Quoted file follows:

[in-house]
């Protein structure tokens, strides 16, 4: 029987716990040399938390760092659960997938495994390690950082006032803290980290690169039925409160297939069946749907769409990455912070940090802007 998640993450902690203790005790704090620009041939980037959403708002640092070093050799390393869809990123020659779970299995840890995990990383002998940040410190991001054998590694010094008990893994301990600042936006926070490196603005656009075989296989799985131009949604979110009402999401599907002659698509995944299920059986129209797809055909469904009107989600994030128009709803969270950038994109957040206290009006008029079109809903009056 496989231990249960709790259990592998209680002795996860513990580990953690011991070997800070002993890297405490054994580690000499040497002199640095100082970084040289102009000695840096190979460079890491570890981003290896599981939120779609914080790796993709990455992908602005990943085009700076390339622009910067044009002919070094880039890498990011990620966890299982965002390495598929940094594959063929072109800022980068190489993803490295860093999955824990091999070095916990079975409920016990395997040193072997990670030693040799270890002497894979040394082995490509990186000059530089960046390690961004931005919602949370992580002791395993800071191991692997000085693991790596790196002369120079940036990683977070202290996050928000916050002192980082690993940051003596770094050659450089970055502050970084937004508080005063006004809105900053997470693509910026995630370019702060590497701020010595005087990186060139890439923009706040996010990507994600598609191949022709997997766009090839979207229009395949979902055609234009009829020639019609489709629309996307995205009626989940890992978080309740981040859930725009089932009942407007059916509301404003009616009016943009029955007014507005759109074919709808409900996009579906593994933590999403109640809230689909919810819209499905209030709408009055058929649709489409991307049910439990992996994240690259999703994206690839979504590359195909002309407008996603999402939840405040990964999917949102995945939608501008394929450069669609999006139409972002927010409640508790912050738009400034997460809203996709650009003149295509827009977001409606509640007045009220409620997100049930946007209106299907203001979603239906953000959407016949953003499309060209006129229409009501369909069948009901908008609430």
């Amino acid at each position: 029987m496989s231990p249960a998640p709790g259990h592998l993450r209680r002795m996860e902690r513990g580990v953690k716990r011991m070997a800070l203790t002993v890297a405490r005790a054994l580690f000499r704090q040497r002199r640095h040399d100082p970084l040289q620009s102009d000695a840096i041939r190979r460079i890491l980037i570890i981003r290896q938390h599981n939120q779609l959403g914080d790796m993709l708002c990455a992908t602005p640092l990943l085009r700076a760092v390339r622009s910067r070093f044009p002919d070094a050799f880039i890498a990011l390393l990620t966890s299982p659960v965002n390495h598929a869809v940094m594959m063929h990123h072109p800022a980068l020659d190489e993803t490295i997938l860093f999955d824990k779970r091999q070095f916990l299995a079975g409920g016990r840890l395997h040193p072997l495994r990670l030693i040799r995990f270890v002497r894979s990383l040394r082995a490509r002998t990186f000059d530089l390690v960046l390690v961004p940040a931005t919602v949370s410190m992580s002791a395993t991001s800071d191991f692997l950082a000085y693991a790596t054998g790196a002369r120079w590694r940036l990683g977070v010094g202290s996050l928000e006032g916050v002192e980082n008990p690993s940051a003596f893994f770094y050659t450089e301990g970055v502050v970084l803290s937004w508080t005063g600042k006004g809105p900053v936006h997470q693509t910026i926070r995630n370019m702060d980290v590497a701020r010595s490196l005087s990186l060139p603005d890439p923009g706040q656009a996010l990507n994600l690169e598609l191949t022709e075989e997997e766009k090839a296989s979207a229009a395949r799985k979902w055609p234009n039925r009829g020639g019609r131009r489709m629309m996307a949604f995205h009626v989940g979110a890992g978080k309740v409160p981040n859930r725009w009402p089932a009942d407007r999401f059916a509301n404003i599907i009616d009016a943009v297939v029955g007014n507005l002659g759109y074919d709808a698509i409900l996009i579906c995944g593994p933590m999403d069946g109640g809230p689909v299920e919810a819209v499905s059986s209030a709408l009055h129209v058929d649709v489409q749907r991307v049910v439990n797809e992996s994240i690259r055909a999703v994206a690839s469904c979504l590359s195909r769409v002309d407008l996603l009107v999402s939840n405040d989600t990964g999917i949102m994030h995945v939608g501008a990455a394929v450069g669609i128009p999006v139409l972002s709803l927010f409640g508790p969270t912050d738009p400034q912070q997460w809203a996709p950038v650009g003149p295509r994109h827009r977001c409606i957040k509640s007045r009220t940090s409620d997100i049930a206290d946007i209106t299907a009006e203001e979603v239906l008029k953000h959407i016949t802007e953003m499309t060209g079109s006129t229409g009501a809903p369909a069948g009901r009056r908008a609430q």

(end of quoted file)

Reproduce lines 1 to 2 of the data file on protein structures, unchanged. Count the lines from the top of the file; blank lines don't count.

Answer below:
[in-house]
């Protein structure tokens, strides 16, 4: 029987716990040399938390760092659960997938495994390690950082006032803290980290690169039925409160297939069946749907769409990455912070940090802007 998640993450902690203790005790704090620009041939980037959403708002640092070093050799390393869809990123020659779970299995840890995990990383002998940040410190991001054998590694010094008990893994301990600042936006926070490196603005656009075989296989799985131009949604979110009402999401599907002659698509995944299920059986129209797809055909469904009107989600994030128009709803969270950038994109957040206290009006008029079109809903009056 496989231990249960709790259990592998209680002795996860513990580990953690011991070997800070002993890297405490054994580690000499040497002199640095100082970084040289102009000695840096190979460079890491570890981003290896599981939120779609914080790796993709990455992908602005990943085009700076390339622009910067044009002919070094880039890498990011990620966890299982965002390495598929940094594959063929072109800022980068190489993803490295860093999955824990091999070095916990079975409920016990395997040193072997990670030693040799270890002497894979040394082995490509990186000059530089960046390690961004931005919602949370992580002791395993800071191991692997000085693991790596790196002369120079940036990683977070202290996050928000916050002192980082690993940051003596770094050659450089970055502050970084937004508080005063006004809105900053997470693509910026995630370019702060590497701020010595005087990186060139890439923009706040996010990507994600598609191949022709997997766009090839979207229009395949979902055609234009009829020639019609489709629309996307995205009626989940890992978080309740981040859930725009089932009942407007059916509301404003009616009016943009029955007014507005759109074919709808409900996009579906593994933590999403109640809230689909919810819209499905209030709408009055058929649709489409991307049910439990992996994240690259999703994206690839979504590359195909002309407008996603999402939840405040990964999917949102995945939608501008394929450069669609999006139409972002927010409640508790912050738009400034997460809203996709650009003149295509827009977001409606509640007045009220409620997100049930946007209106299907203001979603239906953000959407016949953003499309060209006129229409009501369909069948009901908008609430």